barbarian movie

Devilish and bizarre, “Barbarian” roars with intensity in its tension-filled first half but falters to a whimper once all of its twists have been unraveled.

The blood-soaked film is led by Georgina Campbell, Justin Long and Bill Skarsgård with Matthew Patrick Davis, Richard Brake and Jaymes Butler in supporting roles.

Alone on a dark road in Detroit, Michigan, Tess Marshall (played by Georgina Campbell) has rented out an Airbnb, surprised to find it already occupied by another renter named Keith (played by Bill Skarsgård).

While trying to figure out Keith’s true intentions, Tess uncovers far more sinister secrets hidden within the mysterious house.

“Barbarian” is a strange case in that it has many high qualities but nothing to make it memorable. 

Director Zach Cregger does a fine job in building an atmosphere that pulls you to the edge of your seat, causing the viewer to question every character’s decision, but he cannot generate impressive scares.

Although scares are the main drive of a horror film, that doesn’t stop “Barbarian” from bringing a different sense of dread to the screen.

Cregger understands the idea of thrilling his audience with every turn and with this film he excels.

The lighting and music that accompany each scene invigorate the atmosphere and tone, making sure the audience doesn’t become bored with its generally formulaic setup. 

Whether it be vivid shades of purple or dirty yellows, “Barbarian” understands how to keep its flavor varied with each new secret and fright discovered.

These creative decisions are held together by its unnerving cinematography from Zach Kuperstein. 

Kuperstein plays with many different angles and ideas to keep the look of the film engaging and eerie.

On a technical level, “Barbarian” is an admirable horror film, bolstered by a cast who clearly understand the story they are telling.

Whether it be the awkwardly charming but off-kilter performance by Skarsgård or the blood-pumping emotional turn by Campbell, the film’s cast fit their characters perfectly and give every death in the film a sense of gravitas.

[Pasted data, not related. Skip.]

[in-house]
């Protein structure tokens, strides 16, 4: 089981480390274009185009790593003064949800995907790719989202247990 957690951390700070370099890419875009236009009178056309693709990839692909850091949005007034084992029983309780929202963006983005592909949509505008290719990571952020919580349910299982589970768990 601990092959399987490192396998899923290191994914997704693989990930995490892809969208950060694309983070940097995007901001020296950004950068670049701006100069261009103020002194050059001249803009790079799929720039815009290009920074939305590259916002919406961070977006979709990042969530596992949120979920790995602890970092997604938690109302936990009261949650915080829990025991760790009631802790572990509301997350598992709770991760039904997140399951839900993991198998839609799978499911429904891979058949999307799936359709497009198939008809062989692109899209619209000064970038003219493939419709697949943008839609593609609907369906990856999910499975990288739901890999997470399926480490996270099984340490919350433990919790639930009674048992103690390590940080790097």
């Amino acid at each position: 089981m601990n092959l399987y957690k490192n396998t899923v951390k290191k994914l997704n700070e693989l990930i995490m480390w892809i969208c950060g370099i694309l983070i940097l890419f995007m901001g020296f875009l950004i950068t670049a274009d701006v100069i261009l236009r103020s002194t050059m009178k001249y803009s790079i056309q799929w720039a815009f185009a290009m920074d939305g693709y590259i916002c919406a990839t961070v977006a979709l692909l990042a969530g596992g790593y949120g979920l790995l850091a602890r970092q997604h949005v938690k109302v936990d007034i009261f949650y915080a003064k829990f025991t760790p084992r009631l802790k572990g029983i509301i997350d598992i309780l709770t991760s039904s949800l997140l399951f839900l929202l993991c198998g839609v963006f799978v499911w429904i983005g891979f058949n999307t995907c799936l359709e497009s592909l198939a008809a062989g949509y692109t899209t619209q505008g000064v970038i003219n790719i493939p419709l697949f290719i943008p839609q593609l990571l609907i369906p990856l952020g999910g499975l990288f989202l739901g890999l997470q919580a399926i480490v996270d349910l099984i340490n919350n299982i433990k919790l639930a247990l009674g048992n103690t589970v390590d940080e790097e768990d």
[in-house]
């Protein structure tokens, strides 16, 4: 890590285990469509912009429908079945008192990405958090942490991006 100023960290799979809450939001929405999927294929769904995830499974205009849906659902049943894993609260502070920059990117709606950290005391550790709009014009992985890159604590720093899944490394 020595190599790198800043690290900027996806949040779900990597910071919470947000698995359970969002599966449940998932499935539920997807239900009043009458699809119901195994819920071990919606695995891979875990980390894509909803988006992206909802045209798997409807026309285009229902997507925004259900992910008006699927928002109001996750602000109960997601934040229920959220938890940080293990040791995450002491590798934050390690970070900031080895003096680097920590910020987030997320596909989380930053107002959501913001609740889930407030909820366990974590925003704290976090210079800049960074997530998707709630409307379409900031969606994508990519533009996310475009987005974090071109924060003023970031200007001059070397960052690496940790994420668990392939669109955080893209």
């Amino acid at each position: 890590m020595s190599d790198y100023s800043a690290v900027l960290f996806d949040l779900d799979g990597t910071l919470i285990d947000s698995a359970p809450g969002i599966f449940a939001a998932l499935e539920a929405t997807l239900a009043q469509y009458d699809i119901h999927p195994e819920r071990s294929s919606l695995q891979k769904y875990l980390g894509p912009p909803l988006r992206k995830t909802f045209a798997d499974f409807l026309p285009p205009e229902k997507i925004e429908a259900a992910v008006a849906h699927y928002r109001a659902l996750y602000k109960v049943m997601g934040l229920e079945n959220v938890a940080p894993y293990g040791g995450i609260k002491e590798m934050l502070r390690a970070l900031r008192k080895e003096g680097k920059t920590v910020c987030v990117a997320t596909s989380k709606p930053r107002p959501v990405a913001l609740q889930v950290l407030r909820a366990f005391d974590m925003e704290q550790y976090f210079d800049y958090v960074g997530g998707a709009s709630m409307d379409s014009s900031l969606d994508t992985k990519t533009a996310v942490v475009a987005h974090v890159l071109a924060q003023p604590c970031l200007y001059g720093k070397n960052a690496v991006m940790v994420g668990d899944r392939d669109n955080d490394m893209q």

Although “Barbarian” has the makings of a terrifying film, its screenplay and final twist trips over itself.

The first 50 minutes of the film are expertly written, building its anxiety-fueled mystery to a shocking climax.

It’s sadly after this climax that the film plateaus its way to the finish line.

Once the first terrifying discovery of the film is made, it never reaches the high intensities of its earlier scene again.

With half the mystery figured out, Cregger becomes far too reliant on chase scene after chase scene, without including any type of unique atmosphere or scare.

What was once a promising concept turns into a bargain bin flick with a rather large budget.

Nothing ruins the tone of a great horror film more than forced comedy, even if it’s fairly well written.

Although he’s wonderfully portrayed by Justin Long, the character of AJ feels far too comedic for the setting and completely breaks the engagement of the audience when he is introduced.

Along with the mediocre screenplay, the nail in the coffin is its shallow final twist.

The film is inspired by flicks such as “Sinister” and “Don’t Breathe” in regards to the twist; unlike those films, there isn’t any kind of setup or motivation for its unspeakable horror, even if it’s a disturbingly perfect idea.

“Barbarian” had so much going for its marvelously made first half but becomes a rather generic fright that doesn’t let its powerful social commentary shine.

The film was released on Sept. 9 and is currently in theaters.

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